Douglas Robinson’s Translation Theories Explored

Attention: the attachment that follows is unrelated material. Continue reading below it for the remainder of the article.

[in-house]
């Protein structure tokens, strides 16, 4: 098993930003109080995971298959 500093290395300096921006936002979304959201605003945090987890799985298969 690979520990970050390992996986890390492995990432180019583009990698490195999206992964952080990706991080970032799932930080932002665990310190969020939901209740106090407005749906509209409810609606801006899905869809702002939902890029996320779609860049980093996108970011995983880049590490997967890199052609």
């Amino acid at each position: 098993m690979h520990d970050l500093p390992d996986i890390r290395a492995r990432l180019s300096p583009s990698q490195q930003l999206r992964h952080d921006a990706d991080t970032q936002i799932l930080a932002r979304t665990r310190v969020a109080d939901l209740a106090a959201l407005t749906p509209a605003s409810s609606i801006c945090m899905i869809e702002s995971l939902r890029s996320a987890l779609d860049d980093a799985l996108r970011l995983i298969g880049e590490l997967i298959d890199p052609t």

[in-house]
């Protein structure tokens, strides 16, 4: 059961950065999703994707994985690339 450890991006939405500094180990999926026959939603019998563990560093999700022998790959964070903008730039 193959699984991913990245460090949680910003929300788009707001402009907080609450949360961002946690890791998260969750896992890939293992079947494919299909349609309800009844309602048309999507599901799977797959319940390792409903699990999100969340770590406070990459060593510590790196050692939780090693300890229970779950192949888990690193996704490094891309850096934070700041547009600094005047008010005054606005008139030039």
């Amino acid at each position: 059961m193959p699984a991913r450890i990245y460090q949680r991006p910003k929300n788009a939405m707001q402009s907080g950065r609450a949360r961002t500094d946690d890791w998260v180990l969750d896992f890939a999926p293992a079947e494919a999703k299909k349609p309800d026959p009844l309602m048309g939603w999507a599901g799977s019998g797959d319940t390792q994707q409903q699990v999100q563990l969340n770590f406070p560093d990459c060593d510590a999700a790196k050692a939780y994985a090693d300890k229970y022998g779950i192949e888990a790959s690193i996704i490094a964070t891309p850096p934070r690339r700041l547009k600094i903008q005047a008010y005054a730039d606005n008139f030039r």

241 Glossary In view of the difficulty in understanding the terminology involved in Robinson’s translation theories, and also to clarify certain misunder- standings of those terms, this book offers a glossary of some terms with their brief explanations. Somatics: The art and science of the inter-relationship between awareness, biological function and environment, all three factors being understood as a synergistic: the field of somatics (Hanna 1983). It collapses body-mind dualism and argues for body-mind integration or a body-becoming-mind perspective. So far, somatics has gradually established its status as a new humanistic paradigm with somatic aware- ness appearing on the contemporary academic agenda in such fields as philosophy (phenomenology), sociology, anthropology, and theology. Robinson develops the somatics of language, of translation, of literature, of rhetoric, and so on, and he develops somatics (as the intermingling of idiosomatics and ideosomatics) into a “full-fledged somatic sociology” with an effective explanation of the actual trans- mission of somatic markers from person to person (i. e., the somatic channel of interpersonal communication) (see Chapter 4). The somatics of translation: A new approach to research that would work through both the body and the mind of the translator, through both the ideosomatic programming of translation convention and the translator’s idiosomatic creativity. It emphasizes the integration of the translator’s feeling and thought, of intuition and systematiza- tion; it is an embodied phenomenology in the sense not only of reflecting how the translator experiences the act of translation, but also of emerging out of the philo- sophical tradition...
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